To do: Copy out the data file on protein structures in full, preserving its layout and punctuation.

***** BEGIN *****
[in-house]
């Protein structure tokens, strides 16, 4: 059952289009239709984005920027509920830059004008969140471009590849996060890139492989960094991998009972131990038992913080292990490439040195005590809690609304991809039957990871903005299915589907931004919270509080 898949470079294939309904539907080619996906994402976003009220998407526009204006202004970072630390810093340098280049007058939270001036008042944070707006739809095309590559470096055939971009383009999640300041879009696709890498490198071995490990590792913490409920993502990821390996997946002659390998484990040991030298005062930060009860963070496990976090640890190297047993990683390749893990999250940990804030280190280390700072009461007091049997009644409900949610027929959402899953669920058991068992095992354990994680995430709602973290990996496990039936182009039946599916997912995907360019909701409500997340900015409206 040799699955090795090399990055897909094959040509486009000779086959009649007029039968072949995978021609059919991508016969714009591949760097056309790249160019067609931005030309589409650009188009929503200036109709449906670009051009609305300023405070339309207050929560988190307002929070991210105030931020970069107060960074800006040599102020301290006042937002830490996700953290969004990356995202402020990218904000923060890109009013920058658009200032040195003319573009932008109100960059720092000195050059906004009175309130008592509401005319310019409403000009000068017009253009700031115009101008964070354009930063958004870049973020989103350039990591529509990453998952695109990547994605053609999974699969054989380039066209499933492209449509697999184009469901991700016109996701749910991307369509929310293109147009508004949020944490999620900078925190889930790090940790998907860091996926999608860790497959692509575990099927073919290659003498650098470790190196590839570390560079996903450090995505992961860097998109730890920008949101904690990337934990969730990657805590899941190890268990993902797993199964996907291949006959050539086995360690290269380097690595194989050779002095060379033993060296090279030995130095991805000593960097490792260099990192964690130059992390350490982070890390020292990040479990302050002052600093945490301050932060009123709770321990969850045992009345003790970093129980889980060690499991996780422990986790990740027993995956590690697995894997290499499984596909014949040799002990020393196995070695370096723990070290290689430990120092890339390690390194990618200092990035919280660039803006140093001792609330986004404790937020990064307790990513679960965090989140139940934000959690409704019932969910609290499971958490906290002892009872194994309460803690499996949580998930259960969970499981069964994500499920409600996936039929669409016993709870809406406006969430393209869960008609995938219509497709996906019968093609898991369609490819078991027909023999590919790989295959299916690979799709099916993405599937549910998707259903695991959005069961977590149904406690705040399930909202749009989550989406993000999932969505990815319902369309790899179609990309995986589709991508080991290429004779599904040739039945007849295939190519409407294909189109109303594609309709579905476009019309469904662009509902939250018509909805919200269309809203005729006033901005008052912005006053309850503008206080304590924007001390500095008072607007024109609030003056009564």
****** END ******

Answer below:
[in-house]
């Protein structure tokens, strides 16, 4: 059952289009239709984005920027509920830059004008969140471009590849996060890139492989960094991998009972131990038992913080292990490439040195005590809690609304991809039957990871903005299915589907931004919270509080 898949470079294939309904539907080619996906994402976003009220998407526009204006202004970072630390810093340098280049007058939270001036008042944070707006739809095309590559470096055939971009383009999640300041879009696709890498490198071995490990590792913490409920993502990821390996997946002659390998484990040991030298005062930060009860963070496990976090640890190297047993990683390749893990999250940990804030280190280390700072009461007091049997009644409900949610027929959402899953669920058991068992095992354990994680995430709602973290990996496990039936182009039946599916997912995907360019909701409500997340900015409206 040799699955090795090399990055897909094959040509486009000779086959009649007029039968072949995978021609059919991508016969714009591949760097056309790249160019067609931005030309589409650009188009929503200036109709449906670009051009609305300023405070339309207050929560988190307002929070991210105030931020970069107060960074800006040599102020301290006042937002830490996700953290969004990356995202402020990218904000923060890109009013920058658009200032040195003319573009932008109100960059720092000195050059906004009175309130008592509401005319310019409403000009000068017009253009700031115009101008964070354009930063958004870049973020989103350039990591529509990453998952695109990547994605053609999974699969054989380039066209499933492209449509697999184009469901991700016109996701749910991307369509929310293109147009508004949020944490999620900078925190889930790090940790998907860091996926999608860790497959692509575990099927073919290659003498650098470790190196590839570390560079996903450090995505992961860097998109730890920008949101904690990337934990969730990657805590899941190890268990993902797993199964996907291949006959050539086995360690290269380097690595194989050779002095060379033993060296090279030995130095991805000593960097490792260099990192964690130059992390350490982070890390020292990040479990302050002052600093945490301050932060009123709770321990969850045992009345003790970093129980889980060690499991996780422990986790990740027993995956590690697995894997290499499984596909014949040799002990020393196995070695370096723990070290290689430990120092890339390690390194990618200092990035919280660039803006140093001792609330986004404790937020990064307790990513679960965090989140139940934000959690409704019932969910609290499971958490906290002892009872194994309460803690499996949580998930259960969970499981069964994500499920409600996936039929669409016993709870809406406006969430393209869960008609995938219509497709996906019968093609898991369609490819078991027909023999590919790989295959299916690979799709099916993405599937549910998707259903695991959005069961977590149904406690705040399930909202749009989550989406993000999932969505990815319902369309790899179609990309995986589709991508080991290429004779599904040739039945007849295939190519409407294909189109109303594609309709579905476009019309469904662009509902939250018509909805919200269309809203005729006033901005008052912005006053309850503008206080304590924007001390500095008072607007024109609030003056009564």